Use this calculator to estimate your self-employment taxes. Normally these taxes are withheld by your employer. However, if you are self-employed, operate a farm or are a church employee you may owe self-employment taxes. Please note that the self-employment tax is 12.4% for the Federal Insurance Contributions Act (FICA) portion and 2.9% for Medicare. The FICA portion funds Social Security, which provides benefits for retirees, the disabled, and children of deceased workers.
Understanding Self-Employment Tax
If you are self-employed, meaning you work for yourself as a "freelancer" or "business owner", you may have a million questions during tax season. As a self-employed individual your take-home pay will be, in most cases, significantly higher than if you were working for someone else. This also means you don't have deductible benefits, such as healthcare, 401k, or other financial costs, and taxes are not taken from your take home pay. Having extra money in your pocket is just a temptation to spend it all, and when tax time is approaching, many self-employed individuals are wondering where they will get the money in order to pay their taxes for the previous year. As a self-employed individual or business owner you should never be fooled into thinking that all of the money you bring home belongs to you. Taxes are a requirement, as long as you have yearly net income over $400.00. Financial literacy is a critically needed skill, and that knowledge includes learning and understanding the rules of taxation. In this article you will learn how to estimate your self-employment taxes, but first you must understand a few things about self-employment as it relates to taxation.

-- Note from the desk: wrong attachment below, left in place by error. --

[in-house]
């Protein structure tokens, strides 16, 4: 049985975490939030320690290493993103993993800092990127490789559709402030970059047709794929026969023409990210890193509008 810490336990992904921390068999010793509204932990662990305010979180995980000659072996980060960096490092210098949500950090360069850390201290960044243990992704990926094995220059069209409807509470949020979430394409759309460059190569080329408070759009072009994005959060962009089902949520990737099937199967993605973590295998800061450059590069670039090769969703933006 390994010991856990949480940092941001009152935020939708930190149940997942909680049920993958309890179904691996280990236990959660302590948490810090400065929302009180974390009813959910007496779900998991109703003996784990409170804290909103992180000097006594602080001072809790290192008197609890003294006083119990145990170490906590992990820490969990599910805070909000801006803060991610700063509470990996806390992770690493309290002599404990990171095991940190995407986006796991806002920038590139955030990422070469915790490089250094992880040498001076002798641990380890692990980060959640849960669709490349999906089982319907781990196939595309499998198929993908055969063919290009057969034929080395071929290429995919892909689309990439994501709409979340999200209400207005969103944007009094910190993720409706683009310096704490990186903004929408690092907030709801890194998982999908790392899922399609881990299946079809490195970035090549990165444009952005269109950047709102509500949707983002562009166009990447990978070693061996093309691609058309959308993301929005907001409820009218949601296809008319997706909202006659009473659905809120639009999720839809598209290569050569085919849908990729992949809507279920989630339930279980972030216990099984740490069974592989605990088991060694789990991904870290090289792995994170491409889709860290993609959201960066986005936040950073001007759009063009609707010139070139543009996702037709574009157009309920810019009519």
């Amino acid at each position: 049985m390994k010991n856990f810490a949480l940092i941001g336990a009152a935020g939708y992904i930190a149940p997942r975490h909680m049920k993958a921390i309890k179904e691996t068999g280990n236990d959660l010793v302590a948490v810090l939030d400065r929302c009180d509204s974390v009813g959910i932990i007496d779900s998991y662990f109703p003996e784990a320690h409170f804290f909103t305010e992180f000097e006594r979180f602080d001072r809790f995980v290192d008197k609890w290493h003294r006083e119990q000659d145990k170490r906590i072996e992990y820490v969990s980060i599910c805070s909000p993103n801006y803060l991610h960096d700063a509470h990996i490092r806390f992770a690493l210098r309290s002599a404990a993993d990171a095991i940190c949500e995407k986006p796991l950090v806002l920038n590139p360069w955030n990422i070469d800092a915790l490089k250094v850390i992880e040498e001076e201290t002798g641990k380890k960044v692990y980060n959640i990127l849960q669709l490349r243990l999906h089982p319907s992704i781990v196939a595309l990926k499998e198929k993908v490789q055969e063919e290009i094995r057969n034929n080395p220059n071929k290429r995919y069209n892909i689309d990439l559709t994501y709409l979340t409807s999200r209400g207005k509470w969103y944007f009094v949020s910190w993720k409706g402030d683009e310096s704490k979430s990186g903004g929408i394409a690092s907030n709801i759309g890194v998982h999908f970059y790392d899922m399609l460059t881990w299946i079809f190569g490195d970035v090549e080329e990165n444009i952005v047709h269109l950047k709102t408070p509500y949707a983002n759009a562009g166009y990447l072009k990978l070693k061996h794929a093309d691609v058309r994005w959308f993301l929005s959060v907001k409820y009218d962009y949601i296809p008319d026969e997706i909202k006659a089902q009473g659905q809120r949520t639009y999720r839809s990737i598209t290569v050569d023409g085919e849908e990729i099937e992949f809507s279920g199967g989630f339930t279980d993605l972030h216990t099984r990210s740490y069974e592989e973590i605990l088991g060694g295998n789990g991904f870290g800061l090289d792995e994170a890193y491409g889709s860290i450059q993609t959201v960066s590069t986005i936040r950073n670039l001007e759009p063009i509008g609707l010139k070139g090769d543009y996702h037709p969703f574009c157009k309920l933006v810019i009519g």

There are many benefits to being self-employed or a business owner. If you are self-employed you can claim tax relief on charitable donations and pension contributions, which can be deducted from annual profits.
Some General rules to filing any category of taxes:
Keep good records including mileage, receipts, etc.;
Place yourself on a budget as it relates to paying taxes throughout the year;